… Fleet ditch, with disemboguing streams
Rolls the large tribute of dead dogs to Thames,
The king of dykes! than whom no sluice of mud
With deeper sable blots the silver flood.
Gradually, as the eighteenth century progressed, more and more of this fetid open drain was arched over and confined to a brick culvert. Its lower reaches became a general sewer into which scores of latrines, built out over the backs of houses, discharged directly. And, as London gradually increased in size, so the brick gulley extended higher and higher up the watercourse since, above a certain population density, human beings seem inevitably to pollute and foul their streams. The Fleet was still open just north of St Pancras church in the early nineteenth century, perhaps because this was then a very sparsely populated area, but a large segment disappeared underground when the Regent’s Canal was constructed. (It crosses
the canal, but for a little way through Camden Town the canal takes the exact route of the old river, as if replacing it.) It was still capable, in the 1820s, of causing floods in the Kentish Town area, principally at the point where it crossed under the lower part of what is now Kentish Town High Road and what was known for centuries before as ‘Water Lane’. Indeed the watery habits of the Fleet made themselves known again at that point some twenty-five years later, when the North London Junction Railway was being constructed by unwary engineers and several arches of the viaduct collapsed with a rush of water at the foundations. Further up, its fluctuating levels did less harm. In 1825 the pond where the stream crossed under Highgate Road (near the entrance to College Lane) was said to be thirteen feet wide at flood, and so it was there that the water-carts regularly came. A house where the carters refreshed themselves, Bridge House, stood there and in fact still stands (but see page 16), disguised behind the pebbledashed modern facade of a metal dealer’s offices.
But the population explosion experienced by Kentish Town as the nineteenth century went on – the transformation scene which will be a dominant theme in this book – had a terrible effect on the Fleet, which suffered the fate of rivers up and down the country in that newlyindustrialised era. Typical of many general laments for the lost stream, that archetypal playground of lost childhood, lost innocence, is that of James Hole, a housing reformer of the same generation as the great sanitary propagandist, Edwin Chadwick. He wrote in 1866: ‘The inhabitant whose memory can carry him back thirty years recalls pictures of rural beauty, suburban mansions and farmsteads, green fields, waving trees and clear streams where fish could live – where now can be seen only streets, factories and workshops, and a river or brook black as the ink which now runs from our pen describing it.’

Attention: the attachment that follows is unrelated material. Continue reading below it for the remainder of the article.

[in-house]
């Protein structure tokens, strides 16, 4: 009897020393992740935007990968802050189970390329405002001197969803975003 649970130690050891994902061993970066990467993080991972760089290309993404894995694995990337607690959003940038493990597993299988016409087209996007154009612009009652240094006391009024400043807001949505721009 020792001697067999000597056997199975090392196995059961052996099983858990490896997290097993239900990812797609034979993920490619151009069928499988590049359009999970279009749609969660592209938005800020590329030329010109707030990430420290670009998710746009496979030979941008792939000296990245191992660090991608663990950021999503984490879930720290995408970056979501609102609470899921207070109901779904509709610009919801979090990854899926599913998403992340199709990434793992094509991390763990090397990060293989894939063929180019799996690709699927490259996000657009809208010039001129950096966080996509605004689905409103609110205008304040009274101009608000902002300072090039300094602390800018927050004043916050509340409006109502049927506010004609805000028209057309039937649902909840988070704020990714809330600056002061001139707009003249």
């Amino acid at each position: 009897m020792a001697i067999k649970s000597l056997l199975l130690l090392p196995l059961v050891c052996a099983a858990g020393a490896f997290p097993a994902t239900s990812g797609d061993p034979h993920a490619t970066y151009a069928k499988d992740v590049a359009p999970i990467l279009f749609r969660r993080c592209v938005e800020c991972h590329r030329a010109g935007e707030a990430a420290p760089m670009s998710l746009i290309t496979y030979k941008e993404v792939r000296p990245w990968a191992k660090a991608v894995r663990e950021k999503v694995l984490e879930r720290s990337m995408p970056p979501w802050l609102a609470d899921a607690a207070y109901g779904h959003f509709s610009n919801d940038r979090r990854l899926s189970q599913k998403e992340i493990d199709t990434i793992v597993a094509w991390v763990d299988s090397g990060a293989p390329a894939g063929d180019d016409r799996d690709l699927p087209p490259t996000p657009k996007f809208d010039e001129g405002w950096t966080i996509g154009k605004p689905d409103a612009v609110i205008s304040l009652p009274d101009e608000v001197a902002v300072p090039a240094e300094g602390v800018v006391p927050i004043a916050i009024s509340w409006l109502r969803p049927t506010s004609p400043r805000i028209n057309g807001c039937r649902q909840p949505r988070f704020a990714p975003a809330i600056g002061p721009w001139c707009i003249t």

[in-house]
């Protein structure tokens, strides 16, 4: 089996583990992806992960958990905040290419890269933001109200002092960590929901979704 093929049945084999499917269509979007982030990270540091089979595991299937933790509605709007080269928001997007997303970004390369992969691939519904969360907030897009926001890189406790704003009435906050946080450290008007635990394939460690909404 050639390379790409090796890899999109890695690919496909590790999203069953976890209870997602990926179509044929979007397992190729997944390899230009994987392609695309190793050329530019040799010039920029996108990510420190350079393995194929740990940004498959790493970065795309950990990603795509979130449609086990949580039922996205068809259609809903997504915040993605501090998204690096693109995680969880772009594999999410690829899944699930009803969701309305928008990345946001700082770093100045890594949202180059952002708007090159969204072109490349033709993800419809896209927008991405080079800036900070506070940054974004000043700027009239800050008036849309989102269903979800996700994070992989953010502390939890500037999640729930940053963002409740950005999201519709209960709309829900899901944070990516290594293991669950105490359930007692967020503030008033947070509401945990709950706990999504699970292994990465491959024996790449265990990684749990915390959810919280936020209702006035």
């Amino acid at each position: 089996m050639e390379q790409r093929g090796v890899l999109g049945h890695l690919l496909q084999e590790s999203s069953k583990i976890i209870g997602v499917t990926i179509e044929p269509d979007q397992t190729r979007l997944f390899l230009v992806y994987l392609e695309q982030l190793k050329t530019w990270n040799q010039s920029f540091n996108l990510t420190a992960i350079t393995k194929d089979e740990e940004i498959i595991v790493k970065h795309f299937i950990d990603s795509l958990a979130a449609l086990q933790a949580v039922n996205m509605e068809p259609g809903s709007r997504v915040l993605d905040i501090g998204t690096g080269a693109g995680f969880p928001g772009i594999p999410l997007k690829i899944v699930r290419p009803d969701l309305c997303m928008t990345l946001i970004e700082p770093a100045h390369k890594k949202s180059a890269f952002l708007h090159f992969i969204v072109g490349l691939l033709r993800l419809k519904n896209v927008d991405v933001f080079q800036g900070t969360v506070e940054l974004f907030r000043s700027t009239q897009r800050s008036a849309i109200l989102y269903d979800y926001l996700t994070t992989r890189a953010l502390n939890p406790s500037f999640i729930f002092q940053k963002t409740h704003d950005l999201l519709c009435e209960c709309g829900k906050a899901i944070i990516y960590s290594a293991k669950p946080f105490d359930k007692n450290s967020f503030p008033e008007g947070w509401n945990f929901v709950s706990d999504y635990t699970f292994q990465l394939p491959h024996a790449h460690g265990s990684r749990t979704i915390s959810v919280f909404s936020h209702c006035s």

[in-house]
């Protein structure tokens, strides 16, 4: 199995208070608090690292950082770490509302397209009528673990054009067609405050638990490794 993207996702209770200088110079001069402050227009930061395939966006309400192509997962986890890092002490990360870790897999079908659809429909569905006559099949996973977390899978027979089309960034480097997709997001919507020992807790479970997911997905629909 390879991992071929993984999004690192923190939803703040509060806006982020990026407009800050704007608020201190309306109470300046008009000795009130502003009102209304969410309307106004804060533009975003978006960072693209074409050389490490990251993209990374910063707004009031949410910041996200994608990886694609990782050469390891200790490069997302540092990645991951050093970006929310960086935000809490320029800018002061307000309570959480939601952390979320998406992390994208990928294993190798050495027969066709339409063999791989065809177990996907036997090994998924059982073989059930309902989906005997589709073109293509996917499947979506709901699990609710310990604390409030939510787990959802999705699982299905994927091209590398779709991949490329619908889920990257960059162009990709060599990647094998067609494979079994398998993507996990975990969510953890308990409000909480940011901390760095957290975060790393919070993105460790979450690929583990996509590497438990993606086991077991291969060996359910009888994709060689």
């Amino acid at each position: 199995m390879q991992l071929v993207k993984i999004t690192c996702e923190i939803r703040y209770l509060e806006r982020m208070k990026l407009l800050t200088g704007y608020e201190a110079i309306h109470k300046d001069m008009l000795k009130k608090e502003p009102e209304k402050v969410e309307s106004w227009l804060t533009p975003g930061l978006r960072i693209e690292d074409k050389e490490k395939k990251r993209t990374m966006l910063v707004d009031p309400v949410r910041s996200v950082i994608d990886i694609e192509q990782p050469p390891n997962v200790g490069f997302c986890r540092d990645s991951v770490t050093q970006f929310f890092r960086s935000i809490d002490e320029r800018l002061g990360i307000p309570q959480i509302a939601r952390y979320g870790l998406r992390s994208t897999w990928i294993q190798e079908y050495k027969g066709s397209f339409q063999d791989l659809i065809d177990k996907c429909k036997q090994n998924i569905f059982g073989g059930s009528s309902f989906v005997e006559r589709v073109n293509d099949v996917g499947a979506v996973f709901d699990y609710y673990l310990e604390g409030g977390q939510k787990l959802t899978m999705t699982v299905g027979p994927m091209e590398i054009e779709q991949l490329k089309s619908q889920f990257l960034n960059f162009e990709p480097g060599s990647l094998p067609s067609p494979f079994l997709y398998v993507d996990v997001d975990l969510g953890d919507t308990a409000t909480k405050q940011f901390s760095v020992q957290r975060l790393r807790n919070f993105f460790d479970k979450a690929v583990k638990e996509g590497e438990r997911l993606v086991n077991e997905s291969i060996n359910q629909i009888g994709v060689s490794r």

Kentish Town was by then rapidly filling up with inhabitants, increasingly working-class, and between them their cess-pits, street drains and workshops did for the Fleet. As each new area of land disappeared under paving and foundations, another section of the brook was arched over. In 1872 the Metropolitan Board of Works finally encased its whole course, from Highgate Ponds, in a new sewer, some of it as much as fifteen feet below the level of the modern street. Two years earlier, Samuel Palmer, the principal and almost the only historian of St Pancras, had written:
There still remains a few yards in our parish where the brook runs in its native state. At the back of the Grove, in the Kentish Town Road, is a rill of water, one of the little arms of the Fleet, which is yet clear and untainted. Another arm is at the bottom of the field at the back of the Bull and Last inn, over which is a little wooden bridge leading to the cemetery. [Highgate Cemetery]. It is pleasant of a summer evening to walk the meadow, or lean over the little bridge, and allow fancy to range back when that running rill flowed on to join the River of Wells, pure and clear, which emptied itself into what was then the clear and stainless Thames …
Palmer’s vision of the primitive world was that of the Pre-Raphaelite painters, every leaf and petal standing out in childlike colour, of Ruskin or of William Morris’s escapist
, which never existed historically, or at any rate not in the pristine form envisaged:
Forget the spreading of the hideous town
Think rather of the packhorse on the down,
And dream of London, small and white, and clean,
The clear Thames bordered by its gardens green.
From then on
references to the Fleet are couched in this elegaic tone, obsessionally contrasting past with present in favour of the former. The river, having disappeared below ground, had ceased to be a perceived fact but had become a myth, a mysterious presence, an embodiment of all that civilisation has lost.